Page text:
Reading the comments on my post and Chad’s post about the different societal attitudes towards humanities and arts and math and science (especially in terms of what “basic” knowledge a well-educated person ought to have), I get the feeling that some interesting assumptions are at play. Since I don’t want to put words in anyone’s mouth, I’m just going to lay out some of the hypotheses that have occurred to me as I’ve read through these discussions:
- Math and science are objectively harder (and/or require greater intelligence to learn) than humanities and arts.
- While math and science do not require greater intelligence to learn than humanities and arts, the people who are really good at math and science tend also to learn a lot about humanities and arts, while the people who are really good at humanities and arts tend not to learn a lot about math and science.
- Something about humanities (maybe that postmodernist stuff?) interferes with the ability of people who are good at humanities and arts to really grok what science is about (which, obviously, undercuts their ability to get a basic grounding in the sciences).
- The amount of brain-labor required to get a “basic grounding” in math and science is much greater than the amount of brain-labor required to get a “basic grounding” in humanities and arts.
- What would count as a “basic grounding” in math and science is many more levels of complexity removed from current work in science than what would count as a “basic grounding” in humanities and arts is from current work in humanities and arts.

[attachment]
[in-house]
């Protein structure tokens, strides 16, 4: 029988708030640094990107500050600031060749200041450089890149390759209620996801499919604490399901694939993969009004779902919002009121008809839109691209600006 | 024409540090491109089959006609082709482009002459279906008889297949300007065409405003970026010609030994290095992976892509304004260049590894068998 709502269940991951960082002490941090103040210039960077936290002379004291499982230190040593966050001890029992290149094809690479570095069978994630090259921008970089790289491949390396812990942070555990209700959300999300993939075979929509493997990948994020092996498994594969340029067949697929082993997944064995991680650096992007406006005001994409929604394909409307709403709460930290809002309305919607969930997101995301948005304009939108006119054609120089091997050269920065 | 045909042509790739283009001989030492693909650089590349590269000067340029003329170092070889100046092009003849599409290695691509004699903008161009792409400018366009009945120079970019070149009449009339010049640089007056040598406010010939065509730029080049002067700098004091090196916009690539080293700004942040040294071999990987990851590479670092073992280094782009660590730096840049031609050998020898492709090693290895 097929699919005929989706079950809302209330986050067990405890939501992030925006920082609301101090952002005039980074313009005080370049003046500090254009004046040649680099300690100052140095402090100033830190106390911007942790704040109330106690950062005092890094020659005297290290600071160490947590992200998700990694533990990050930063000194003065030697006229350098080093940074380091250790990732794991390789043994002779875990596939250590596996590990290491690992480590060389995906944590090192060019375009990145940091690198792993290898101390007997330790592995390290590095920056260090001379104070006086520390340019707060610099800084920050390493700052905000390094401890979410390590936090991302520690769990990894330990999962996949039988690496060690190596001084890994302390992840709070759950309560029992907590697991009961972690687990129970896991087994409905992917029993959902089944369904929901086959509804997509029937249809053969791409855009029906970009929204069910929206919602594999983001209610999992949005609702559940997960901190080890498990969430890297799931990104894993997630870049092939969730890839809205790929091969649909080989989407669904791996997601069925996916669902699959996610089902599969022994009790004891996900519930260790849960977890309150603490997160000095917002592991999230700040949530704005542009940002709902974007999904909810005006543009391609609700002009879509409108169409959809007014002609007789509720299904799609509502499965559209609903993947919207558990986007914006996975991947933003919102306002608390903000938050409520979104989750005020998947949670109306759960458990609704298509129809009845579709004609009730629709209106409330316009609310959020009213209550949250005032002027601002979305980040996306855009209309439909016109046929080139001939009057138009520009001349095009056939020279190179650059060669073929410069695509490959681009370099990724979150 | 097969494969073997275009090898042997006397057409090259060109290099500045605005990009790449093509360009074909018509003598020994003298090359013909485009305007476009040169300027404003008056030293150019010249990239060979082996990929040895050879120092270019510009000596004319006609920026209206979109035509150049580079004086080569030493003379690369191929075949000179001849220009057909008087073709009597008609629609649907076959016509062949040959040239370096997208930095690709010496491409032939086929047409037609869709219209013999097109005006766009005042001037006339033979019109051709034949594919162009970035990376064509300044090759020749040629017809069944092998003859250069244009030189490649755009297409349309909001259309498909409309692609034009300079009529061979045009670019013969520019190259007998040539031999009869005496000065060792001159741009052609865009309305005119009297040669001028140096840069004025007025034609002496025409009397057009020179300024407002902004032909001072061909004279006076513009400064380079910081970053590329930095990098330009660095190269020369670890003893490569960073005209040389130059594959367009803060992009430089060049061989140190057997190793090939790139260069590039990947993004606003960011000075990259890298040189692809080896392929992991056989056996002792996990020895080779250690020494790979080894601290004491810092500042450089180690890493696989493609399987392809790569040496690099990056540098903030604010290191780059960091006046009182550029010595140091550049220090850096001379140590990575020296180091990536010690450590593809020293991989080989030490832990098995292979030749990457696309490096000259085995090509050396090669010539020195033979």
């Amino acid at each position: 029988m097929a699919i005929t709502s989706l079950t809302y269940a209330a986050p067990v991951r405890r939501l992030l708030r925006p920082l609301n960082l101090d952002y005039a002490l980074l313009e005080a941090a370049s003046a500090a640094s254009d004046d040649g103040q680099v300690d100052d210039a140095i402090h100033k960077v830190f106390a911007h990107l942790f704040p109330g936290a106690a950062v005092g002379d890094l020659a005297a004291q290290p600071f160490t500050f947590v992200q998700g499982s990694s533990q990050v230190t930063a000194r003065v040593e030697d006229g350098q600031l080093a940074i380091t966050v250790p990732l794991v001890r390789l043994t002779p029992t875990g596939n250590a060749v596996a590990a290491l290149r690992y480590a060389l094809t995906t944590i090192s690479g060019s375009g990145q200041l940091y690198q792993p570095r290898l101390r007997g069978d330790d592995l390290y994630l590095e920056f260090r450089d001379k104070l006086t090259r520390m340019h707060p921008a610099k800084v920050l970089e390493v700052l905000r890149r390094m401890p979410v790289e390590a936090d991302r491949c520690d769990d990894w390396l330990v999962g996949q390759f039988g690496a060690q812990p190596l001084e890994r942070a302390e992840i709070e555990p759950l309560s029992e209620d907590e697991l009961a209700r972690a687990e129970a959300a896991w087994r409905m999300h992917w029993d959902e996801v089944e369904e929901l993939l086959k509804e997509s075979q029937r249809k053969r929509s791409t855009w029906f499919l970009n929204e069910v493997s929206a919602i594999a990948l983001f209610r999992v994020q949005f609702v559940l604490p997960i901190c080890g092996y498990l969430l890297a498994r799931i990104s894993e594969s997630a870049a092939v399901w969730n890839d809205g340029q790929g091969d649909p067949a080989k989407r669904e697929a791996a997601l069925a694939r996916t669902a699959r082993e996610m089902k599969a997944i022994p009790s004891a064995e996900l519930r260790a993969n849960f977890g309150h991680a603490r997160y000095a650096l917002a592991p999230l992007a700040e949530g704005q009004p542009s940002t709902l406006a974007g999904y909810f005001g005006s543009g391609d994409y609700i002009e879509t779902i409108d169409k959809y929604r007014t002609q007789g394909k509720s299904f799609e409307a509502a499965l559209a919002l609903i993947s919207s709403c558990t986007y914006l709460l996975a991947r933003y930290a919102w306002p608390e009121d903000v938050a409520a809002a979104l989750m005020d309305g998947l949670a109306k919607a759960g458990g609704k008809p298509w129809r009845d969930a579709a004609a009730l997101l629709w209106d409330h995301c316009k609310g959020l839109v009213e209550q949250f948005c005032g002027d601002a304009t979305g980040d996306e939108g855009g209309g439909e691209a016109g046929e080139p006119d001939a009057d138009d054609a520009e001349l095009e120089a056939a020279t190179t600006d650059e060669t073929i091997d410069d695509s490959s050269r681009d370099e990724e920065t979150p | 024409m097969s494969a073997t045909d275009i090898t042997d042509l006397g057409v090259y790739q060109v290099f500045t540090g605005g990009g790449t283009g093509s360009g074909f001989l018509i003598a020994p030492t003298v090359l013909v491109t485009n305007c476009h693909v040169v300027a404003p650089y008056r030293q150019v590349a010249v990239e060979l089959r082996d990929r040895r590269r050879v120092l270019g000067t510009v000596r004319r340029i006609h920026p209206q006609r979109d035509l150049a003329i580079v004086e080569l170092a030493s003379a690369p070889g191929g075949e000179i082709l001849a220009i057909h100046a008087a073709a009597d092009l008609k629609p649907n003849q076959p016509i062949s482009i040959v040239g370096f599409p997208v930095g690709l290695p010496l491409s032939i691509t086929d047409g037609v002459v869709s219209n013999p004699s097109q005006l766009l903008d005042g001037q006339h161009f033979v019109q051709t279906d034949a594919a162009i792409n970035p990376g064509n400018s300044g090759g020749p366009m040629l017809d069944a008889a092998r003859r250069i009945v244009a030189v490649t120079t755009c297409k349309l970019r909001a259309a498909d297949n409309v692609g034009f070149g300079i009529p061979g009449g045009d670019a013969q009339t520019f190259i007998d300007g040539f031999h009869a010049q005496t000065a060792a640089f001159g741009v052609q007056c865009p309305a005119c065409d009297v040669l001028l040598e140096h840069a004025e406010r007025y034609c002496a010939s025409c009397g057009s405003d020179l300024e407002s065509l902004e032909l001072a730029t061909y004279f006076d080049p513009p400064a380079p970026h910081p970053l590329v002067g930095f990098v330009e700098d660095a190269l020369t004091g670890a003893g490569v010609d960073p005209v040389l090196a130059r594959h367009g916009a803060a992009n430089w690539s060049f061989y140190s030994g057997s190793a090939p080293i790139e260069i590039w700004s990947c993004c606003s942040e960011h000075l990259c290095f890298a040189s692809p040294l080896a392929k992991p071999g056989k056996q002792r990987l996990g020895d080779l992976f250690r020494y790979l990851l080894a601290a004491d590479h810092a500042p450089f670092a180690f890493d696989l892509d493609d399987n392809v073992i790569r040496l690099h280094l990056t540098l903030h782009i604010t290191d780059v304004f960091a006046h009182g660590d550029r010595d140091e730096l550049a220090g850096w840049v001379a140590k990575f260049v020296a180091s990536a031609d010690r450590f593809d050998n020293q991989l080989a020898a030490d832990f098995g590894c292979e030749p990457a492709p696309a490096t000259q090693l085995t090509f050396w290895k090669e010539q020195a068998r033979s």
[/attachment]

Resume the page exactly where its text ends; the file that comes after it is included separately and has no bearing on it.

- The humanities and arts lack rigor and/or operate in a sphere where “there are no wrong answers”.
- Most people see the connections between their lives and what is being taught in humanities and arts better than they see the connections between their lives and what is being taught in math and science.
- All this talk of “basic grounding” and “well-educated people” is a trick to fill classes which are mostly useful in keeping the people teaching them employed.
I’m probably forgetting some. Feel free to chime in with others (or to elaborate on or modify any of these) in the comments. Also, let’s all keep in mind that hypotheses without data to support them need not force anyone’s assent.
With so many people coming at the initial question — why does it seem like so many intellectuals are OK knowing a lot less about math and science when they’d be embarrassed to acknowledge the same level of ignorance about humanities and arts? — from so many different starting assumptions, it’s no wonder that there’s not broad agreement about what can be done about this, or about the extent to which it’s really a problem.
Myself, I’m inclined to think that almost everyone can learn more than he thinks he can (not just in depth but also in range), given inviting materials or a good teacher. And I’m not inclined to get into a debate about which kinds of competencies people need more at this particular moment in history, this particular political era, this particular set of economic conditions. The best reason to learn something is that learning it is a fun thing to do with your brain. Learning math and science can make your brain just as happy as learning humanities and arts, so who wouldn’t want to be an intellectual omnivore?